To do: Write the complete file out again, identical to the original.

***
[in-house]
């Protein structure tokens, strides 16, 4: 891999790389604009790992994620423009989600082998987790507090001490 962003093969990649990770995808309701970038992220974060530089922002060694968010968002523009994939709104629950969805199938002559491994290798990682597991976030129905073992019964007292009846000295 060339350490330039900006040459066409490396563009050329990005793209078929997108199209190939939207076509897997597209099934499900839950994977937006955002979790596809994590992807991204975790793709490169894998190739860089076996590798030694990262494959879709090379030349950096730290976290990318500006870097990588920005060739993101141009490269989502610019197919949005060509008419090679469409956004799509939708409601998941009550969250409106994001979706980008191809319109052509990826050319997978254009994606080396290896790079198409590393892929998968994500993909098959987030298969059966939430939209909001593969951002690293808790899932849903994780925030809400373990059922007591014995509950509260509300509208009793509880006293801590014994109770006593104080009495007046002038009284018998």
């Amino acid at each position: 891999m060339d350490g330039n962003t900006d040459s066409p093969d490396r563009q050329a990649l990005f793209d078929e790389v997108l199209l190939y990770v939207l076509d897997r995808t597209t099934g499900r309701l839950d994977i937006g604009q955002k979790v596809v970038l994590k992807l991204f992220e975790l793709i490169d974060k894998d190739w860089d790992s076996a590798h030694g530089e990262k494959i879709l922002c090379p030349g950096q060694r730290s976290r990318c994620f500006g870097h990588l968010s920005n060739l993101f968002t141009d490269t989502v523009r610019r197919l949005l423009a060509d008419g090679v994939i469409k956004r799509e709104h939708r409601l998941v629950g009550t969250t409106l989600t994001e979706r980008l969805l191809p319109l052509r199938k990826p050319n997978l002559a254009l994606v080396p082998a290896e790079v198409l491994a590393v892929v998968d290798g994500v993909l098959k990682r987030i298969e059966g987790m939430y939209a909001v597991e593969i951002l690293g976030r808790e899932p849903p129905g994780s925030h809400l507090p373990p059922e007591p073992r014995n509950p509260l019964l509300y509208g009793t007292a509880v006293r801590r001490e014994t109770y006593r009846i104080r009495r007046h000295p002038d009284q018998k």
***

[in-house]
């Protein structure tokens, strides 16, 4: 891999790389604009790992994620423009989600082998987790507090001490 962003093969990649990770995808309701970038992220974060530089922002060694968010968002523009994939709104629950969805199938002559491994290798990682597991976030129905073992019964007292009846000295 060339350490330039900006040459066409490396563009050329990005793209078929997108199209190939939207076509897997597209099934499900839950994977937006955002979790596809994590992807991204975790793709490169894998190739860089076996590798030694990262494959879709090379030349950096730290976290990318500006870097990588920005060739993101141009490269989502610019197919949005060509008419090679469409956004799509939708409601998941009550969250409106994001979706980008191809319109052509990826050319997978254009994606080396290896790079198409590393892929998968994500993909098959987030298969059966939430939209909001593969951002690293808790899932849903994780925030809400373990059922007591014995509950509260509300509208009793509880006293801590014994109770006593104080009495007046002038009284018998």
């Amino acid at each position: 891999m060339d350490g330039n962003t900006d040459s066409p093969d490396r563009q050329a990649l990005f793209d078929e790389v997108l199209l190939y990770v939207l076509d897997r995808t597209t099934g499900r309701l839950d994977i937006g604009q955002k979790v596809v970038l994590k992807l991204f992220e975790l793709i490169d974060k894998d190739w860089d790992s076996a590798h030694g530089e990262k494959i879709l922002c090379p030349g950096q060694r730290s976290r990318c994620f500006g870097h990588l968010s920005n060739l993101f968002t141009d490269t989502v523009r610019r197919l949005l423009a060509d008419g090679v994939i469409k956004r799509e709104h939708r409601l998941v629950g009550t969250t409106l989600t994001e979706r980008l969805l191809p319109l052509r199938k990826p050319n997978l002559a254009l994606v080396p082998a290896e790079v198409l491994a590393v892929v998968d290798g994500v993909l098959k990682r987030i298969e059966g987790m939430y939209a909001v597991e593969i951002l690293g976030r808790e899932p849903p129905g994780s925030h809400l507090p373990p059922e007591p073992r014995n509950p509260l019964l509300y509208g009793t007292a509880v006293r801590r001490e014994t109770y006593r009846i104080r009495r007046h000295p002038d009284q018998k």